Photo, Elliott & Fry

Anglicans can hold their own and yet respect the Free Churchman, as Free Churchmen can hold their own and respect Anglicans. Respect for opponents is necessary for the development of truth, and children who never hesitate to say what they are,who carry openly their badge, and respect their companions who are equally brave and open, are helping in the Church.

3. Children can help in the Church by giving and getting gifts to support its activities at home and in the mission-field. All organisations need money, and the Church needs money for its buildings, for its officers, and for its enterprises. The need is manifest, and anyone who is concerned that justice shall supplant injustice, and the ways of peace be substituted for the ways of strife, must recognise the duty of supporting the organisation.

Children Cannot Preach

The use to which the money is applied may not always be wise, and the Church may be in great need of reform, but this is a matter which concerns, and ought to occupy, grownup men and women. It is enough for the children that the organisation is necessary, and that they by gifts can help in its support. Children cannot with advantage be " preachers," and they cannot be sent out to teach their elders or other children without danger to those qualities which led our Lord to set children as the examples of the greatest in the Kingdom of Heaven. 'ministering children" become conscious of their superiority, and are apt to lose the spirit of Christ, and are hardly a help in a Church whose object is the increase of righteousness in Christ's spirit, of meekness and lowliness.

A Real Danger

Children easily become "patronisers," often making pets of animals because they can order them about; and if they are what is called interested in the poor or the sinful, they are apt to come to think too highly of themselves. The fashion of establishing missions in schools has its drawbacks. The children may come to think they are better than the poor, and, taking too early the sacrament of charity, may take it in vain.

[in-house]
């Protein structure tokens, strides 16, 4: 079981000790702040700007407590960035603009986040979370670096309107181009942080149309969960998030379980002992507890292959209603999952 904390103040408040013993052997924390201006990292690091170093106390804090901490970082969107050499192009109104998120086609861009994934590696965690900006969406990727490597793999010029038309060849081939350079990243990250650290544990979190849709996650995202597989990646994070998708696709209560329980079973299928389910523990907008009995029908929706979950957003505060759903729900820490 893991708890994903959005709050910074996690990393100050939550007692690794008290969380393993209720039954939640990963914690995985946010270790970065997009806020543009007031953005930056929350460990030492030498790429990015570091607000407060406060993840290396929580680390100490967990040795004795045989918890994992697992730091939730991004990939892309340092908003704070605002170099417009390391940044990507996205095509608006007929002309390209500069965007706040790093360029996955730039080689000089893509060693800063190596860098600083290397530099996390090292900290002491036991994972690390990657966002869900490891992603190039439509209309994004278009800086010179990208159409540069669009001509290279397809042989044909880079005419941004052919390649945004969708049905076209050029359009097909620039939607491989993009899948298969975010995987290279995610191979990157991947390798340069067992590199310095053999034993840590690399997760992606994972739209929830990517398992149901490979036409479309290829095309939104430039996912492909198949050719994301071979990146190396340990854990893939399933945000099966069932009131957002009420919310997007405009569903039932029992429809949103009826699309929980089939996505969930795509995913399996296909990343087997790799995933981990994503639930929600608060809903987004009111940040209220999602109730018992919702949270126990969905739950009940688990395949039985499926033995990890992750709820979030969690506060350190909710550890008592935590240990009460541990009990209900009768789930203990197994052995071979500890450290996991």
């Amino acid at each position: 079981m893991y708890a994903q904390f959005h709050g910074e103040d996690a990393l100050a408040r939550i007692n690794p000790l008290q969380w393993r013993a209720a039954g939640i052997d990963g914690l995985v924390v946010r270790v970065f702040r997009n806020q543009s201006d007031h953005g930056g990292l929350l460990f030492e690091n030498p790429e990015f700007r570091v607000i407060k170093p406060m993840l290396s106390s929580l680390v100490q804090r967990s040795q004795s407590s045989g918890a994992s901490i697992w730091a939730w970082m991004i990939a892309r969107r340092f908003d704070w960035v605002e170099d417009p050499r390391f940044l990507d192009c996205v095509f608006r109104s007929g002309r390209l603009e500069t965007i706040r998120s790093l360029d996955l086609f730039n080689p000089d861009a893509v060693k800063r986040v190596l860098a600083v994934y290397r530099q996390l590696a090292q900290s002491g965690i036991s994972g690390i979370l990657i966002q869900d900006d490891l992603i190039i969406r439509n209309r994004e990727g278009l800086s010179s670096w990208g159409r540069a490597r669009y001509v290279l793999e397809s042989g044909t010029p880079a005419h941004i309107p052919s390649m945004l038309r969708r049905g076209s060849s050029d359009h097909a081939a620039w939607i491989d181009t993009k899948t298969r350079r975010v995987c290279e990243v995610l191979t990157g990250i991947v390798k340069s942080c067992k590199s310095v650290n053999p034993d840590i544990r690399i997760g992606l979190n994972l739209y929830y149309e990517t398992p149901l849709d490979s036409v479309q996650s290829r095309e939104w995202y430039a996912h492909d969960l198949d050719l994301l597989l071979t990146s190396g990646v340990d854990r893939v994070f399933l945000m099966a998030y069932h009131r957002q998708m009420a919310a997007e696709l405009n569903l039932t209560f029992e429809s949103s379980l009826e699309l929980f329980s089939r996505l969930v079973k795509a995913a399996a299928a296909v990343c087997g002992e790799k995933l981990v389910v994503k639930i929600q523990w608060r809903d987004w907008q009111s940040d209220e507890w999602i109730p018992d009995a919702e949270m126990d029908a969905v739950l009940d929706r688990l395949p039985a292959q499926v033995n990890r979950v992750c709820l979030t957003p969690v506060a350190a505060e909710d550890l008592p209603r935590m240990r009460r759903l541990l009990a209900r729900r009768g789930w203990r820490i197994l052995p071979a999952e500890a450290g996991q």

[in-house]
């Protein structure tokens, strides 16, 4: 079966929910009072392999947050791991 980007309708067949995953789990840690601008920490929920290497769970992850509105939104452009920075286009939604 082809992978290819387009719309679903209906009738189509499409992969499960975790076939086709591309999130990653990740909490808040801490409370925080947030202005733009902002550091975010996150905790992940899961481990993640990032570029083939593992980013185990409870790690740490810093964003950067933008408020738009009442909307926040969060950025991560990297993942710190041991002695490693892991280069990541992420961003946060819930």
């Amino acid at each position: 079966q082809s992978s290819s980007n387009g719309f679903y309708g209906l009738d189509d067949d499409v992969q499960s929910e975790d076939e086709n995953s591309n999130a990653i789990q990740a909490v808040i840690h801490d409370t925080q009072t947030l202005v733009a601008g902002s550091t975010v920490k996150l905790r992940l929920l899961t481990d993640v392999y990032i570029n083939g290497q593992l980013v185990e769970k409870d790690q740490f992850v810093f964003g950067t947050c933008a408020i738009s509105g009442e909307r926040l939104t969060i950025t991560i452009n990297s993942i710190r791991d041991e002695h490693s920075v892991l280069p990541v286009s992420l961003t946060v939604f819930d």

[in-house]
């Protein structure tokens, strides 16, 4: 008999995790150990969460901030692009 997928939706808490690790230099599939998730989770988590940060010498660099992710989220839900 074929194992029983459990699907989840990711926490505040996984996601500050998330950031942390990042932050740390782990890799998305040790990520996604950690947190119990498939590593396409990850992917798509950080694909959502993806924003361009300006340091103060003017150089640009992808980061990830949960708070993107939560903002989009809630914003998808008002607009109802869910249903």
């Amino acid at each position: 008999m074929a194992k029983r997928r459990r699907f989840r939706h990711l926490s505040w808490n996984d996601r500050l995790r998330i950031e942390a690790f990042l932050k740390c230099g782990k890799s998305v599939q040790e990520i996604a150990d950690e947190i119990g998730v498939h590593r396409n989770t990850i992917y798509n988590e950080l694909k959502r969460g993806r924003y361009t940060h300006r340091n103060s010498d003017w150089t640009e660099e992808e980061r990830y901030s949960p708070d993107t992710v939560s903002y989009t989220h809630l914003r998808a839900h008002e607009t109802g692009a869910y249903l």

Children will be, I think, more help in the Church if they give for its support as a whole. It is not for them to give their favour to any department, to pick and choose the objects of their benevolence, to be set up in their own minds as good and to receive thanks.

Respect for the Church

It is enough for them, as children, in whom it is before all things necessary that the child spirit be kept unsullied, that they look up humbly to the Church, and count themselves privileged when, by their gifts, they may help in strengthening it for its great object. The reason why the work of good men has so often done harm, and why gifts so often demoralise, is the sense of superiority in the giver, and children by their lowly gifts will not only help in the Church by such gifts, but become the parents of men and women whose charity will expect nothing in return.

4. Children, however, will be most helpful in the Church when, as professed members, they are known for their truthfulness, their purity, and their meekness. The Church has suffered more from the conduct of Christians than from the attacks of enemies. The members of a Church who are keen for its symbols and generous givers in its support are not such helpers as they who in their daily acts manifest humility, generosity, justice, and truth.